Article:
It began, as it always does, with Florida–the nation’s phallus. Around 7:30PM on November 8th, I paced around my mom’s kitchen eating ice cream and praying to whichever God likes girls who stress-eat ice cream while pacing around their mother’s kitchens.
When Florida went for Trump, I started sobbing. I know that I tend to exaggerate in my writing because it’s funny and makes me hate myself less, but I actually sobbed. I hugged my mother and cried about how scared I was for the future and how violated I felt that this man–this avowed sexual predator with minimal intelligence and negative empathy–would now most likely be the President. I have been sexually assaulted multiple times, and the nation’s President likes to sexually assault women because it’s fun. Awesome.
In the aftermath of the election, my anxiety spiked. I planned on running an underground railroad, helping immigrants get to Canada where the Prime Minister is attractive and also apparently has a soul. I also planned on calling my representatives nigh on every day. And I wanted to start a protest group focused on undermining the presidency. I had Big Girl Plans.
But then it got harder to get out of the house. The only call I made was to my shitty Republican Senator Cory Gardner, urging him to oppose the appointment of Steve Bannon. That phone call took twenty-minutes of psyching up for a thirty-second conversation with an aide that did not give a single fuck. I never scheduled the final meeting with other activists. I began to disappear.
There was a light in this tunnel of depression: I was teaching at my alma mater, at the place where I wanted to teach for ever. I scored an interview for one of the high school english openings for the coming year.
Oh man, I was so excited. I almost cried several times that day during the various interviews because just talking about the things I wanted to do and the ways I could see the school growing was exhilarating. I met with the Principal after my sample lesson, and he told me I did a great job. I was flying high.
Then weeks passed. I knew they were interviewing a lot of people, but I also knew that I was the most obvious choice: I’m an alum, I’ve been teaching there for two years, I have a masters degree in my field, I run the literary journal, I’ve subbed for nearly everyone, I’ve taught my own course, and I’ve covered a maternity leave that went long and a paternity leave that was spread throughout the year. Add on to that my three more years of teaching experience and my willingness to learn things on my own, and I figured I was set.
But I waited. And waited. And soon couldn’t leave the house for my anxiety, unless it was to work out because I’m still a bro, even when I’m so anxious I can’t drive to the grocery store five minutes away.
The principal told me things got “political,” and I started worrying. He called me to his office, and told me I didn’t get the job. Oh, I was great and they love me, he said. But it just wasn’t enough.
I managed not to cry until halfway through the conversation, but the second I left his office it went from “pretty-one-tear-sliding-down-the-cheek” to “full-on-ugly-crying.”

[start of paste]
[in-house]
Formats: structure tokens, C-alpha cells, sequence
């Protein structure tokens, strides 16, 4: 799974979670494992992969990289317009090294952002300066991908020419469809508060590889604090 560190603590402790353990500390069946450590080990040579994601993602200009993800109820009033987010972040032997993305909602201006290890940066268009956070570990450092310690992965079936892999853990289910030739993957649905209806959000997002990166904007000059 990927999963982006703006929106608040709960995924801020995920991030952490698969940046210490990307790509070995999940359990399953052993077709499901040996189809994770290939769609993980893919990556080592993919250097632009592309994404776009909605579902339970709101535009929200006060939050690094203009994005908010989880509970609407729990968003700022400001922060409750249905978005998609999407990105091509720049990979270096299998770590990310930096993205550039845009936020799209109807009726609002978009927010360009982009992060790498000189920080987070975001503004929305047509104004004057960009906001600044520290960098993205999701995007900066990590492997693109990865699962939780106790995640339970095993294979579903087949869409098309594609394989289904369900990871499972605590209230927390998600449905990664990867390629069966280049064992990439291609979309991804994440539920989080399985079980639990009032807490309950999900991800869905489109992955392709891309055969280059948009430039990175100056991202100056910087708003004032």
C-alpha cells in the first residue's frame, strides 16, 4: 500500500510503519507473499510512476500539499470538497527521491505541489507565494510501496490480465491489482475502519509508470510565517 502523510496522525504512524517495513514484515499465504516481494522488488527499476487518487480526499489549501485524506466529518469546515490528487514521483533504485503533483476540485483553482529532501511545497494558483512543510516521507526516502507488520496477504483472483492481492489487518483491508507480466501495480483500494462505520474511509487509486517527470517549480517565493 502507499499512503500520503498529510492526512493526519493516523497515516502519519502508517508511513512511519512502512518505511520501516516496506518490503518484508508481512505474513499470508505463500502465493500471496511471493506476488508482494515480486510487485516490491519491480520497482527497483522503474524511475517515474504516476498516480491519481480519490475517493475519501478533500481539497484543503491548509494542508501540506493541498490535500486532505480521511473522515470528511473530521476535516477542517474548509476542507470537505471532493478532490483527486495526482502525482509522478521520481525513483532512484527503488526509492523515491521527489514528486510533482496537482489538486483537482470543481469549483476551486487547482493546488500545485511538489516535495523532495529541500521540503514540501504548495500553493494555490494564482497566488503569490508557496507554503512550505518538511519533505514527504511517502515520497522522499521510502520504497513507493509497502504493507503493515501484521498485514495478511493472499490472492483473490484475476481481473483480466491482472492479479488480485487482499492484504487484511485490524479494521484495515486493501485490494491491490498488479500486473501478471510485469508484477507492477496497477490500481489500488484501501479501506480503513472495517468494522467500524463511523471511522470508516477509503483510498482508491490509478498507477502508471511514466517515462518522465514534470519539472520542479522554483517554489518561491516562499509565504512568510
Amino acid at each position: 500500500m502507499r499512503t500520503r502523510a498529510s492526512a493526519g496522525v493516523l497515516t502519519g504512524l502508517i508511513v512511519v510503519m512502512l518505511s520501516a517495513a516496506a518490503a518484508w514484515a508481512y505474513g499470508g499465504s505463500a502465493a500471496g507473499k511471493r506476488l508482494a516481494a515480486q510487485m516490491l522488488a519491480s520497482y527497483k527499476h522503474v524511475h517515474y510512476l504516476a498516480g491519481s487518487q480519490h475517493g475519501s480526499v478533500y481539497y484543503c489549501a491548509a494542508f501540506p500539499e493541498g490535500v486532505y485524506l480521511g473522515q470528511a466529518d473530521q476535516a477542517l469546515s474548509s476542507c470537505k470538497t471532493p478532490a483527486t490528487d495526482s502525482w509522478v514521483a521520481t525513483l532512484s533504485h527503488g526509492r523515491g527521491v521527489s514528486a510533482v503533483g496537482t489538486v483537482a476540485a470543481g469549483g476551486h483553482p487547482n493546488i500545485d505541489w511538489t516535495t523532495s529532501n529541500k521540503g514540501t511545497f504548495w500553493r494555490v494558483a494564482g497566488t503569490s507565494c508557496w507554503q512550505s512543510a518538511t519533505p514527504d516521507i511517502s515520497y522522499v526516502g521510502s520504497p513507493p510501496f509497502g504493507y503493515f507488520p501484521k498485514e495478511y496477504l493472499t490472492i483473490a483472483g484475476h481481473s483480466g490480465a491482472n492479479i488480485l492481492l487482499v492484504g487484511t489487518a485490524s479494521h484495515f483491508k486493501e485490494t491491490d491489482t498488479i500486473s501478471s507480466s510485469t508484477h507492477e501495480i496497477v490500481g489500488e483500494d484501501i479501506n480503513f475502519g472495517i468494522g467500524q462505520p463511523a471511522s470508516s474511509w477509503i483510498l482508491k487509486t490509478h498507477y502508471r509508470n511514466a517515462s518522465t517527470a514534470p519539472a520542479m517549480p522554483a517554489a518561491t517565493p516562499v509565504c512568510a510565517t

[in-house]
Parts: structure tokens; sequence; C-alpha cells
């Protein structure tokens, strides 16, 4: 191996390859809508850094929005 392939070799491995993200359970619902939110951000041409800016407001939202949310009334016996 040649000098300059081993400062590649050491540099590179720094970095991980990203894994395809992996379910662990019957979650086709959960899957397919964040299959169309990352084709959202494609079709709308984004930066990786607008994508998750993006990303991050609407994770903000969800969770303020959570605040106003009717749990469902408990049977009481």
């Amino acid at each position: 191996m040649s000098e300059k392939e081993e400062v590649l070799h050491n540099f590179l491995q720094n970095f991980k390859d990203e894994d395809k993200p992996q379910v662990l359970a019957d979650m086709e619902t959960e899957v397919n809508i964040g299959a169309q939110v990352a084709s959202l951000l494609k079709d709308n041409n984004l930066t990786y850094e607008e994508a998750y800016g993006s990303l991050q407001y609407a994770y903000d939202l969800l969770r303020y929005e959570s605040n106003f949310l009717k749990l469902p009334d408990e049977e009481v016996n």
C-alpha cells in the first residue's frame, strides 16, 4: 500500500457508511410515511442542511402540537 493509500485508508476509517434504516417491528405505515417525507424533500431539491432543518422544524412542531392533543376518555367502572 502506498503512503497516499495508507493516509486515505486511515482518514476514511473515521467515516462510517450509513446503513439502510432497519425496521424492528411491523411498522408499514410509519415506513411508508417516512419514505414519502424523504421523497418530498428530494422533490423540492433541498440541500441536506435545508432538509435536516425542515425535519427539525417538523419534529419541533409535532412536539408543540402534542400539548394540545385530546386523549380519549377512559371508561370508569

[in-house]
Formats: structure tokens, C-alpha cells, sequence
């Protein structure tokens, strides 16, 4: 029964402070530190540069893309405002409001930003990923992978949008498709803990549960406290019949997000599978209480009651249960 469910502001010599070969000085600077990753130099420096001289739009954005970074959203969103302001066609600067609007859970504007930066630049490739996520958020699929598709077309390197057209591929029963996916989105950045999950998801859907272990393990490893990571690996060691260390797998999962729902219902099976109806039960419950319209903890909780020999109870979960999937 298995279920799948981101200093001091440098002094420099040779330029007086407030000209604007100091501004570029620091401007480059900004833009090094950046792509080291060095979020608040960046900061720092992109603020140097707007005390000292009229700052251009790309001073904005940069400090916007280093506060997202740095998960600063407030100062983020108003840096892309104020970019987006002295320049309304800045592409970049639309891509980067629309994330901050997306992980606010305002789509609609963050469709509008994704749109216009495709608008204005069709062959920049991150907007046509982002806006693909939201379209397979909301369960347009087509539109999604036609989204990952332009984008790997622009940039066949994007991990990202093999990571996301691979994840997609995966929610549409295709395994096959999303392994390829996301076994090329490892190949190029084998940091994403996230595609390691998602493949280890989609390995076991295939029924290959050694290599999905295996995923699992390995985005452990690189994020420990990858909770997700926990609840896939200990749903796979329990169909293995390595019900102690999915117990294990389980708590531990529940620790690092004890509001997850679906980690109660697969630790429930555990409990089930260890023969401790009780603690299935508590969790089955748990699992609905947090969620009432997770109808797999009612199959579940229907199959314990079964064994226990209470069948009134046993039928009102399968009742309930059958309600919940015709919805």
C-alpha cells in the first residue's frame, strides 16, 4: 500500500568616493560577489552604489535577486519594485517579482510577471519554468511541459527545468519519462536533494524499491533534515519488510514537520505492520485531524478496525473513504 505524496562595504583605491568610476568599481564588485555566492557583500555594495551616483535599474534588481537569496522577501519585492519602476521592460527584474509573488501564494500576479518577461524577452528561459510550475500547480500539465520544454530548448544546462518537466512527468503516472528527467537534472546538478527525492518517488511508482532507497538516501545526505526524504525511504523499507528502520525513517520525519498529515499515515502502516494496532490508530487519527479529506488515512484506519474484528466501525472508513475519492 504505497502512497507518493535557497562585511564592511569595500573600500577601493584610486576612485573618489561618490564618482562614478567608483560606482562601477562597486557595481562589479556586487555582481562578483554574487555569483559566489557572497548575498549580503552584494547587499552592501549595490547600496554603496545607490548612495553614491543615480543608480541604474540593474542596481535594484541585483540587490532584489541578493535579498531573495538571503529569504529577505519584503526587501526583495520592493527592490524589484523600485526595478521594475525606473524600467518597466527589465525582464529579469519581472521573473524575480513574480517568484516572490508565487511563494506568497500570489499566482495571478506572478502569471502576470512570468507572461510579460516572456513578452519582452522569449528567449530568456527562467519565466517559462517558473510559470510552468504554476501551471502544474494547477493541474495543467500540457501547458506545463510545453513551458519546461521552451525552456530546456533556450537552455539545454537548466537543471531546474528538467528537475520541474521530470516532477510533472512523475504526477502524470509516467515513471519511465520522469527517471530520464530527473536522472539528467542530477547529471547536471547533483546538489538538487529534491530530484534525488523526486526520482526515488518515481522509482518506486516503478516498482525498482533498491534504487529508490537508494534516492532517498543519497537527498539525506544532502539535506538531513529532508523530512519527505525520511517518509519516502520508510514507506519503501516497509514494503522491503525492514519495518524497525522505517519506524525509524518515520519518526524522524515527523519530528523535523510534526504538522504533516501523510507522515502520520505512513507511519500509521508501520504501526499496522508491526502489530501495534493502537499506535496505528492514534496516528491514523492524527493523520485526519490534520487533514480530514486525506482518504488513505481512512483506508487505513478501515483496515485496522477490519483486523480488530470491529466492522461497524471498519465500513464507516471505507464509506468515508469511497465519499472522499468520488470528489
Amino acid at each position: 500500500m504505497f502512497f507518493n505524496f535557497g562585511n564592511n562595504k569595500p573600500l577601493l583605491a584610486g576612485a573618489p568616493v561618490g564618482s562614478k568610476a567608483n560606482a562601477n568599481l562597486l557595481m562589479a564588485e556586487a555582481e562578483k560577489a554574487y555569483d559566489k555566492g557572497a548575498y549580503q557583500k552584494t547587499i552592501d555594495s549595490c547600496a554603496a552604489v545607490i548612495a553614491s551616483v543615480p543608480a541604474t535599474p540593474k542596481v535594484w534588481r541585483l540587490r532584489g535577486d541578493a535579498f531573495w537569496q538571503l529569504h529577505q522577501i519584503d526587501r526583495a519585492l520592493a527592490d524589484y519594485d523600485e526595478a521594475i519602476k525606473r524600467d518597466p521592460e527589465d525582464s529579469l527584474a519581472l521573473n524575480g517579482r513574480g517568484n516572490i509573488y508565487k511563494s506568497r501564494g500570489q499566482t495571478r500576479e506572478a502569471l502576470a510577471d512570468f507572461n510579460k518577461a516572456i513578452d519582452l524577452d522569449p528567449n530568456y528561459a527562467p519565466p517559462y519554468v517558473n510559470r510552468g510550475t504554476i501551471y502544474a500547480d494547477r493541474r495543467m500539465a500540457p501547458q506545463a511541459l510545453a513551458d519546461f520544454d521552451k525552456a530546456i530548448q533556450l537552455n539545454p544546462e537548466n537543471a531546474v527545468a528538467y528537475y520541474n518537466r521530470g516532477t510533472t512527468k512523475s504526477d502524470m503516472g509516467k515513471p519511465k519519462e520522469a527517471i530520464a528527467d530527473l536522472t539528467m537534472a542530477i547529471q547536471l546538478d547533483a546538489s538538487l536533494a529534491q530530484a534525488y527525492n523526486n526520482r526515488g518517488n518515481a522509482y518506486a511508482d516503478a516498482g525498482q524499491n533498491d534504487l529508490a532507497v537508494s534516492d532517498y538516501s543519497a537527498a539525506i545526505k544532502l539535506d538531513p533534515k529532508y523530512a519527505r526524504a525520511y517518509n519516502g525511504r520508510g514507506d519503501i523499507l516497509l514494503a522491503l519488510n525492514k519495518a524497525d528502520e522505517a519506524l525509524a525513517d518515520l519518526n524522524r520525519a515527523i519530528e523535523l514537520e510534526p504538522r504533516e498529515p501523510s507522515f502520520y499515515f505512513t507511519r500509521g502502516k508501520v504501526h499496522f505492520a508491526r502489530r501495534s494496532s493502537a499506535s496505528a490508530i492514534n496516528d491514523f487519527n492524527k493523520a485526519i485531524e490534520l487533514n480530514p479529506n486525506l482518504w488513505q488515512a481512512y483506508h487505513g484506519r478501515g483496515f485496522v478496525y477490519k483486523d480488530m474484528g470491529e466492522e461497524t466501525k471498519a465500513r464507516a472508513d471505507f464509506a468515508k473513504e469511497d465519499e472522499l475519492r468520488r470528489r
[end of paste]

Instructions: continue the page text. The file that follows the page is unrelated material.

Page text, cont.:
Do you know what’s mortifying? Crying in front of your coworkers and your students. Do you know what’s even MORE mortifying? Crying in front of your former teachers and a former classmate whom you haven’t seen in ten years. Know what makes you feel so inept and used that your knees buckle on the way to your car? Having full knowledge that you will be back at the school the next week to teach for the entire week and have to face the people who decided that you weren’t good enough.
Oh man, that was a day. I ate pancakes with my mom right after and cried to those I know. I sulked at the gym like the kid who gets picked last. And even that simile isn’t right–because at least that kid got picked.
Everyone said, “Everything happens for a reason,” which is something people only say when it all goes to shit. No one says that when you win the lottery or get the promotion you want, because if they do, they’re probably psychotic.
Then I fell deeper into my depression. I stopped hanging out with anyone other than my mom or my boyfriend. Weeks turned into a month, and I called my psychiatrist and upped my meds and thought, finally, maybe I’ll be happy again.
I applied to other jobs. I applied to a teaching residency that would give me my Masters in Education. I made it to the final interview knowing that their English cohort was full, and that I could be accepted and defer for a year.
Then I didn’t get that position either.
Let me tell you: nothing knocks you on your ass faster than seeing the future you imagined for yourself continuously destroyed by outside forces. Nothing makes you feel less worthy than knowing you’re good at something but not getting to do that thing. I felt my whole childhood that I wasn’t good enough, and had started feeling, finally, that perhaps I was. And then life gave me the biggest atomic wedgie.
There’s a lesson in here somewhere. About perseverance. About courage. About gracefulness and gratitude and patience and adventure. But all I can see around me is the fact that I’m not getting to do what I love.
(Besides eating lots of chocolate and ice cream. I’ve been doing super duper at that.)
So I’ve turned that lesson on its head. The other thing I love to do is write. It is my first love, the one that annoys me when I ignore it and the one that makes my heart hurt and whole at the same time. I have stories to tell. Bigger stories that can’t be contained by this blog or by my journals, and it’s time I rededicate myself to putting my book in its order, and to writing the other things my brain wants to get out.
After all that, I’ll probably face more rejection. A lot more. Mountains more. More than the clothes of our current President try to reject his body. A shit ton of rejection, in other words.
And I’ll probably be okay. As long as there’s ice cream nearby.